Anyone having a non-conceptual apprehension of either of these two levels of the selflessness of persons is called an “arya” (phags-pa, a noble one, a highly realized being). That non-conceptual apprehension is with a joined pair (zung-brel) or “yoga” (rnal-’byor, a yoke) of a stilled and settled state of mind of shamatha (zhi-gnas) and an exceptionally perceptive state of mind of vipashyana (lhag-mthong). The former is an exhilarating state of body and mind with absorbed concentration (ting-nge-’dzin, Skt. samādhi) on an object, free from all flightiness of mind and mental dullness. The latter adds to this a second level of exhilaration, being able to detect and discern all the details of its object.

Non-conceptual apprehension of subtle impermanence or either the coarse or subtle selflessness of persons, when such apprehension occurs during total absorption (mnyam-bzhag) on such objects and is with a joined pair of shamatha and vipashyana, is known as yogic bare cognition (rnal-’byor mngon-sum). Only aryas have such cognition. It is never non-determining. According to the Sautrantika assertions, during such cognition of the coarse or subtle selflessness of persons, for instance, the yogic bare cognition explicitly apprehends the five aggregates and person, while an accompanying conceptual cognition also explicitly apprehending the five aggregates and person has bare cognition by reflexive awareness implicitly apprehending the selflessness of the person.

Further, there are five kinds of sensory bare cognition of this (non-determining) type, such as the five of an ordinary being, from the sensory bare cognition that takes (as its involved object) a visible form to the sensory bare cognition that takes a physical sensation, when (the person’s) mind is diverted in another direction,

An ordinary being (so-so’i skye-bo) is anyone who has not yet attained the state of an arya. When, as an ordinary being, you are attentively listening to music, you have bare auditory cognition of its sound. At such a time, your sensory cognitions of the picture on the wall in front of you, of the smell or taste of your cigarette and the physical sensation of your watch on your wrist are all non-determining. Although each of these sensory objects appears clearly to your visual consciousness, your olfactory and so forth, you cannot be certain that they are there. You take no notice of them because your attention is preoccupied, it is diverted elsewhere.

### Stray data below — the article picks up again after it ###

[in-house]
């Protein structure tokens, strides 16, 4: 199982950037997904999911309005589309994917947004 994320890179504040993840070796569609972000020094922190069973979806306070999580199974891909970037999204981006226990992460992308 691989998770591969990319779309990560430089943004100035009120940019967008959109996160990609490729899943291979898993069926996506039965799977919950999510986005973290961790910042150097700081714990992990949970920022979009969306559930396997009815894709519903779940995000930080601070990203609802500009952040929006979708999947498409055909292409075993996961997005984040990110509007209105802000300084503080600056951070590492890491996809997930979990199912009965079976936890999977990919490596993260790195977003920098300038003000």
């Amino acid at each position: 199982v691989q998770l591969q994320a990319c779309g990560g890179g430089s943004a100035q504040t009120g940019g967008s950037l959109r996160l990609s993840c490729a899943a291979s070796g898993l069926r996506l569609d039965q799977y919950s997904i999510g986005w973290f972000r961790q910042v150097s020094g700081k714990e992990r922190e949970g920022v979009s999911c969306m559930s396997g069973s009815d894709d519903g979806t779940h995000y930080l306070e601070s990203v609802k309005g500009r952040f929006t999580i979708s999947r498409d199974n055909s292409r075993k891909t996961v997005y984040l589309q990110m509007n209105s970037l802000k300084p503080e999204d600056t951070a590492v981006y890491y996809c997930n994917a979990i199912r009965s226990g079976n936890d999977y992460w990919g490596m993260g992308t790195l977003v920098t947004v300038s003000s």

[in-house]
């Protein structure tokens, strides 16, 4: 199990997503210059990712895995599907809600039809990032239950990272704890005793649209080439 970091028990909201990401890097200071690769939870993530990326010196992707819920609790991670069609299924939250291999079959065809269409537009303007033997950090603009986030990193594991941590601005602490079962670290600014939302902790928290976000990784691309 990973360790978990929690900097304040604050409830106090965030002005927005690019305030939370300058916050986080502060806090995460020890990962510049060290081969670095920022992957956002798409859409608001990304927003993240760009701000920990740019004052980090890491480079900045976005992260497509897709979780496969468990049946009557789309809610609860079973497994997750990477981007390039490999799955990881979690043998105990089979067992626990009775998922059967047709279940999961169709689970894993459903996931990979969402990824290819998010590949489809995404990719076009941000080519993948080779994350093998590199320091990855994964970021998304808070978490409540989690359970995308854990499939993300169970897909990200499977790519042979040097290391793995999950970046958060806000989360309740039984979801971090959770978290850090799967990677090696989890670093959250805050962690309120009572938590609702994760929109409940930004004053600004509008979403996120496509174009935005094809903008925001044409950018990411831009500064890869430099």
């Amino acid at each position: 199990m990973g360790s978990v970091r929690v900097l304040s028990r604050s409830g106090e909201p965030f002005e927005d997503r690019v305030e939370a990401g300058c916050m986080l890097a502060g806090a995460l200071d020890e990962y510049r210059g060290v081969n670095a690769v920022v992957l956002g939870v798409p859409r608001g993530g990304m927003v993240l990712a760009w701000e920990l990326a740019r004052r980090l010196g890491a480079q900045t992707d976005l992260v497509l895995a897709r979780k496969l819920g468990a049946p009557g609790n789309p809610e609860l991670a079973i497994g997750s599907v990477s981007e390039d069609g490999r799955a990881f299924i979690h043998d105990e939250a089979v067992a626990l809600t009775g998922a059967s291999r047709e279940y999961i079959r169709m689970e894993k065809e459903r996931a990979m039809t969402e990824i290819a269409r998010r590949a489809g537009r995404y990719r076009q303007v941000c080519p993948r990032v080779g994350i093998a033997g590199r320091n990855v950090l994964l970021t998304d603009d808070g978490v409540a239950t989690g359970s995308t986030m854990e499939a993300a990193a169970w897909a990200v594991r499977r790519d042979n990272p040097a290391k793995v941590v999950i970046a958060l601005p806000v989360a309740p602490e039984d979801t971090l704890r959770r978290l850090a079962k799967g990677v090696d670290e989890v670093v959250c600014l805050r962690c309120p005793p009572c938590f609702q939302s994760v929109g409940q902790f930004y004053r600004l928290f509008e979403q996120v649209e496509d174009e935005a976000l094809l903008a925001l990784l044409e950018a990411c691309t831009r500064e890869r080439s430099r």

or the final moment of the five kinds of sensory bare cognition in an ordinary being’s mental continuum.

When, for instance, as an ordinary being with non-defective senses, you correctly see a clay jug, your visual cognition of it free of any conceptualization may last for several moments. The first instant, when your knowledge is fresh, is your bare visual cognition of the clay jug, and this is a valid knowing of it. Immediately afterwards, although you may still apprehend the clay jug correctly, your knowing of it is no longer fresh and thus your subsequent cognition is invalid. During the last instant of the continuum of this particular sense cognition, however, you no longer even apprehend the clay jug correctly. Your attention is about to shift to another object and, like a candle about to go out, your clarity becomes very dim. Although the clay jug still appears to your visual consciousness, you are not paying full attention to it. This final moment is an example of non-determining visual cognition.

As an ordinary being, the tiny moment of mental bare cognition and all (tiny moments of) reflexive ones are non-determining cognitions. As for the (type of) mental bare cognition indicated here, when it is of an arya, it is said in A Filigree of Lines of Reasoning (by the First Dalai Lama) that it is valid cognition.

Unlike Buddhas, the lower aryas have yogic bare cognition only during the total absorption phase of their meditation on the selflessness of persons, and this is never non-determining. During the non-conceptual phase of the subsequent attainment (rjes-thob, “post-meditation”) period of such meditation, when such aryas focus on the aggregates and person as being like an illusion, they explicitly apprehend the aggregates and person with mental bare cognition and, again, implicitly apprehend the selflessness of the person with the bare cognition of reflexive awareness in an accompanying conceptual cognition explicitly apprehending the aggregates and person. During this period, according to A Filigree of Lines of Reasoning, A Treatise (Explanation of Dharmakirti’s “Commentary to [Dignaga’s ‘Compendium of] Validly Cognizing Minds’” (Tshad-ma’i bstan-bcos rigs-pa’i rgyan) by the First Dalai Lama (rGyal-ba dGe-’dun grub), even the tiniest moment of their mental bare cognition and that of their reflexive awareness is never non-determining.